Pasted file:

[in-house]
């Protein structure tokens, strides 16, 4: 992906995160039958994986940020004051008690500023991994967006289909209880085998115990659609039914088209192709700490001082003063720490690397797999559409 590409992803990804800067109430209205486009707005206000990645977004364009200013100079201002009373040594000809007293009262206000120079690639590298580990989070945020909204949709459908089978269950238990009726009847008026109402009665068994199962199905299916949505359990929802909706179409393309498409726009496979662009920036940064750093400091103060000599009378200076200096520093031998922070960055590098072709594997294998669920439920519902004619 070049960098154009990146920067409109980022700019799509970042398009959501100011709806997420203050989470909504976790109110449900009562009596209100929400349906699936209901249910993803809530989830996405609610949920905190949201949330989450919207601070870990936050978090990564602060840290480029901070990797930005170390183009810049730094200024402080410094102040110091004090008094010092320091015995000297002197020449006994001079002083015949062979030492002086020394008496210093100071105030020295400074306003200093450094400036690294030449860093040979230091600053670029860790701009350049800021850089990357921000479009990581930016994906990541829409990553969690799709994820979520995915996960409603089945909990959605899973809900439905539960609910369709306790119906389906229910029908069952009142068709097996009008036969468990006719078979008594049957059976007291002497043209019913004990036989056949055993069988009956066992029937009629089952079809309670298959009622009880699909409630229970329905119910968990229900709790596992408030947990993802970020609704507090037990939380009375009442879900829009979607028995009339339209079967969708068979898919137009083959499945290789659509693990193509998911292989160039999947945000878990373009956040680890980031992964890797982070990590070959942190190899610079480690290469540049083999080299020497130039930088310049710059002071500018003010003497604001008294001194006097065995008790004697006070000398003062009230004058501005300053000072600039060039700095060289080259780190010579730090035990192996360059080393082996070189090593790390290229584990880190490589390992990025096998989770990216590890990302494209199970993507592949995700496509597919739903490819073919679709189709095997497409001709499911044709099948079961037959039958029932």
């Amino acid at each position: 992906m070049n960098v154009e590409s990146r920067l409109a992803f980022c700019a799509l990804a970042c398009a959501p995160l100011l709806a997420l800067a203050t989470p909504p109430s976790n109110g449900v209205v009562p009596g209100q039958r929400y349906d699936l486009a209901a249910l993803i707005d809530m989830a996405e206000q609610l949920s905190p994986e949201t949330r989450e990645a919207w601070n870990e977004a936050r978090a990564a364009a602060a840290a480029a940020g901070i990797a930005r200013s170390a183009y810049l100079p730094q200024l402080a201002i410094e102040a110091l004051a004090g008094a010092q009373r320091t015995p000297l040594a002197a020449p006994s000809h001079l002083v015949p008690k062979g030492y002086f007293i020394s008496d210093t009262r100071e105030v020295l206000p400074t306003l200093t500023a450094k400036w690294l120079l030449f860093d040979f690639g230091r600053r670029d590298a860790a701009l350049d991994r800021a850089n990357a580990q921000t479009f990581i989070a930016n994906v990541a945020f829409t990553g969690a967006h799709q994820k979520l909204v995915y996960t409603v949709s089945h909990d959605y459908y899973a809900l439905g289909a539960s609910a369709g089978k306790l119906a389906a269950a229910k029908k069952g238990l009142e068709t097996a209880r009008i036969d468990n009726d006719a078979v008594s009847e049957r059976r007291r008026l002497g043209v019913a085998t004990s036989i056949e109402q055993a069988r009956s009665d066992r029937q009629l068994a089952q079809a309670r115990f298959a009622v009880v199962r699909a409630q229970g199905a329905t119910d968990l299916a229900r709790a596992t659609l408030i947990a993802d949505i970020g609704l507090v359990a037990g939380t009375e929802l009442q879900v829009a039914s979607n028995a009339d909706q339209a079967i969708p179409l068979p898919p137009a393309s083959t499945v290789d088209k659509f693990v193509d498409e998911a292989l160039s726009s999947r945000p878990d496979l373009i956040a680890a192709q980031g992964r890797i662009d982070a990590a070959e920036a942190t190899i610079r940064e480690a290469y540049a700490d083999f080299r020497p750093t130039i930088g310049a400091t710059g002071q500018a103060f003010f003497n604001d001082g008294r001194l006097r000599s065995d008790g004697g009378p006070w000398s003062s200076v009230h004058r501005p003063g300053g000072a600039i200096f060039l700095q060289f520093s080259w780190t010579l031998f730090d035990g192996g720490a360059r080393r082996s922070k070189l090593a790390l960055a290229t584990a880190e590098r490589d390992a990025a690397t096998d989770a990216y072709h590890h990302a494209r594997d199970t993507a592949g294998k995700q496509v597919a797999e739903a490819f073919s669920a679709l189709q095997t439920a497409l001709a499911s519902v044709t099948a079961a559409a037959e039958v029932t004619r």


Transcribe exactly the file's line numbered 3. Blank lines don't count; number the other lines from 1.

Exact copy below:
């Amino acid at each position: 992906m070049n960098v154009e590409s990146r920067l409109a992803f980022c700019a799509l990804a970042c398009a959501p995160l100011l709806a997420l800067a203050t989470p909504p109430s976790n109110g449900v209205v009562p009596g209100q039958r929400y349906d699936l486009a209901a249910l993803i707005d809530m989830a996405e206000q609610l949920s905190p994986e949201t949330r989450e990645a919207w601070n870990e977004a936050r978090a990564a364009a602060a840290a480029a940020g901070i990797a930005r200013s170390a183009y810049l100079p730094q200024l402080a201002i410094e102040a110091l004051a004090g008094a010092q009373r320091t015995p000297l040594a002197a020449p006994s000809h001079l002083v015949p008690k062979g030492y002086f007293i020394s008496d210093t009262r100071e105030v020295l206000p400074t306003l200093t500023a450094k400036w690294l120079l030449f860093d040979f690639g230091r600053r670029d590298a860790a701009l350049d991994r800021a850089n990357a580990q921000t479009f990581i989070a930016n994906v990541a945020f829409t990553g969690a967006h799709q994820k979520l909204v995915y996960t409603v949709s089945h909990d959605y459908y899973a809900l439905g289909a539960s609910a369709g089978k306790l119906a389906a269950a229910k029908k069952g238990l009142e068709t097996a209880r009008i036969d468990n009726d006719a078979v008594s009847e049957r059976r007291r008026l002497g043209v019913a085998t004990s036989i056949e109402q055993a069988r009956s009665d066992r029937q009629l068994a089952q079809a309670r115990f298959a009622v009880v199962r699909a409630q229970g199905a329905t119910d968990l299916a229900r709790a596992t659609l408030i947990a993802d949505i970020g609704l507090v359990a037990g939380t009375e929802l009442q879900v829009a039914s979607n028995a009339d909706q339209a079967i969708p179409l068979p898919p137009a393309s083959t499945v290789d088209k659509f693990v193509d498409e998911a292989l160039s726009s999947r945000p878990d496979l373009i956040a680890a192709q980031g992964r890797i662009d982070a990590a070959e920036a942190t190899i610079r940064e480690a290469y540049a700490d083999f080299r020497p750093t130039i930088g310049a400091t710059g002071q500018a103060f003010f003497n604001d001082g008294r001194l006097r000599s065995d008790g004697g009378p006070w000398s003062s200076v009230h004058r501005p003063g300053g000072a600039i200096f060039l700095q060289f520093s080259w780190t010579l031998f730090d035990g192996g720490a360059r080393r082996s922070k070189l090593a790390l960055a290229t584990a880190e590098r490589d390992a990025a690397t096998d989770a990216y072709h590890h990302a494209r594997d199970t993507a592949g294998k995700q496509v597919a797999e739903a490819f073919s669920a679709l189709q095997t439920a497409l001709a499911s519902v044709t099948a079961a559409a037959e039958v029932t004619r």